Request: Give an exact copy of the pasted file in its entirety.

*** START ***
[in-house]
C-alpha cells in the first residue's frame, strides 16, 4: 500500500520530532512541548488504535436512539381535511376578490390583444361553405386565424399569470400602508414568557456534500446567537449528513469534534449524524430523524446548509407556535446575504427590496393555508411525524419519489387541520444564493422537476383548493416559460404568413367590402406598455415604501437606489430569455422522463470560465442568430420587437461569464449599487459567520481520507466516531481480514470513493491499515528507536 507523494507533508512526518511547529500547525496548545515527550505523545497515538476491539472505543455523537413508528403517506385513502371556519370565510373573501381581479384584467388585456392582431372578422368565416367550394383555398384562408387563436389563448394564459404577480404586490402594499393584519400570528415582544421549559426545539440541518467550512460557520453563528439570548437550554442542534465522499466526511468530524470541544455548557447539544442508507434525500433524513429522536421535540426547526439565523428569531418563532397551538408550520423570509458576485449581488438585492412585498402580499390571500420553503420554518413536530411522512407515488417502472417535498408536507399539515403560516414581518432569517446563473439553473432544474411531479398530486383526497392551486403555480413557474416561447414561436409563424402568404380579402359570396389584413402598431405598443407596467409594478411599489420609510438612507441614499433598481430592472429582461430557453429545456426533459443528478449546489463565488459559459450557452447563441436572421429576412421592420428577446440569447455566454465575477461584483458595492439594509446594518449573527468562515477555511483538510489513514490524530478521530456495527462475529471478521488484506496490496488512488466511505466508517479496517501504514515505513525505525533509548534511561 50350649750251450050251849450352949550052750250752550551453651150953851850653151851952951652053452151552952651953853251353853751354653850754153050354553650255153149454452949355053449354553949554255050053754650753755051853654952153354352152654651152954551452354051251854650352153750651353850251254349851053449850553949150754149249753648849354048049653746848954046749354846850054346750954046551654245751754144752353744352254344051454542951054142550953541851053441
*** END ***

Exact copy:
[in-house]
C-alpha cells in the first residue's frame, strides 16, 4: 500500500520530532512541548488504535436512539381535511376578490390583444361553405386565424399569470400602508414568557456534500446567537449528513469534534449524524430523524446548509407556535446575504427590496393555508411525524419519489387541520444564493422537476383548493416559460404568413367590402406598455415604501437606489430569455422522463470560465442568430420587437461569464449599487459567520481520507466516531481480514470513493491499515528507536 507523494507533508512526518511547529500547525496548545515527550505523545497515538476491539472505543455523537413508528403517506385513502371556519370565510373573501381581479384584467388585456392582431372578422368565416367550394383555398384562408387563436389563448394564459404577480404586490402594499393584519400570528415582544421549559426545539440541518467550512460557520453563528439570548437550554442542534465522499466526511468530524470541544455548557447539544442508507434525500433524513429522536421535540426547526439565523428569531418563532397551538408550520423570509458576485449581488438585492412585498402580499390571500420553503420554518413536530411522512407515488417502472417535498408536507399539515403560516414581518432569517446563473439553473432544474411531479398530486383526497392551486403555480413557474416561447414561436409563424402568404380579402359570396389584413402598431405598443407596467409594478411599489420609510438612507441614499433598481430592472429582461430557453429545456426533459443528478449546489463565488459559459450557452447563441436572421429576412421592420428577446440569447455566454465575477461584483458595492439594509446594518449573527468562515477555511483538510489513514490524530478521530456495527462475529471478521488484506496490496488512488466511505466508517479496517501504514515505513525505525533509548534511561 50350649750251450050251849450352949550052750250752550551453651150953851850653151851952951652053452151552952651953853251353853751354653850754153050354553650255153149454452949355053449354553949554255050053754650753755051853654952153354352152654651152954551452354051251854650352153750651353850251254349851053449850553949150754149249753648849354048049653746848954046749354846850054346750954046551654245751754144752353744352254344051454542951054142550953541851053441